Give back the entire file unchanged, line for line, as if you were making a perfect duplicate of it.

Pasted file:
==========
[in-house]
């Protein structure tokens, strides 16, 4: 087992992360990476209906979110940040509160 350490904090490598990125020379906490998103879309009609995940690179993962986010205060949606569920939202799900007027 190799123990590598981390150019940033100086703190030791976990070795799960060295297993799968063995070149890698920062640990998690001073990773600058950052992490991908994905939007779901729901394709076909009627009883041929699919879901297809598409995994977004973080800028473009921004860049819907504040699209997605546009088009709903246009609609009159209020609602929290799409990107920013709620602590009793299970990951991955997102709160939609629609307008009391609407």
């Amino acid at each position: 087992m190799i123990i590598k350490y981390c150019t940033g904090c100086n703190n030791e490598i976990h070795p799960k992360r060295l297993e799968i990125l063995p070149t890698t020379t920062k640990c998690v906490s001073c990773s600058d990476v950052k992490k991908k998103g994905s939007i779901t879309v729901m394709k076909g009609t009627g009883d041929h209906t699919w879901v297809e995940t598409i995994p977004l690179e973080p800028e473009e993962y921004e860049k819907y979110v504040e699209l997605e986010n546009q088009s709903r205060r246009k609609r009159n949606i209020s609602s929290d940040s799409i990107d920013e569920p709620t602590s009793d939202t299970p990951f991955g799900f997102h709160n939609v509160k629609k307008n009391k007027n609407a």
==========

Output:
[in-house]
């Protein structure tokens, strides 16, 4: 087992992360990476209906979110940040509160 350490904090490598990125020379906490998103879309009609995940690179993962986010205060949606569920939202799900007027 190799123990590598981390150019940033100086703190030791976990070795799960060295297993799968063995070149890698920062640990998690001073990773600058950052992490991908994905939007779901729901394709076909009627009883041929699919879901297809598409995994977004973080800028473009921004860049819907504040699209997605546009088009709903246009609609009159209020609602929290799409990107920013709620602590009793299970990951991955997102709160939609629609307008009391609407």
């Amino acid at each position: 087992m190799i123990i590598k350490y981390c150019t940033g904090c100086n703190n030791e490598i976990h070795p799960k992360r060295l297993e799968i990125l063995p070149t890698t020379t920062k640990c998690v906490s001073c990773s600058d990476v950052k992490k991908k998103g994905s939007i779901t879309v729901m394709k076909g009609t009627g009883d041929h209906t699919w879901v297809e995940t598409i995994p977004l690179e973080p800028e473009e993962y921004e860049k819907y979110v504040e699209l997605e986010n546009q088009s709903r205060r246009k609609r009159n949606i209020s609602s929290d940040s799409i990107d920013e569920p709620t602590s009793d939202t299970p990951f991955g799900f997102h709160n939609v509160k629609k307008n009391k007027n609407a």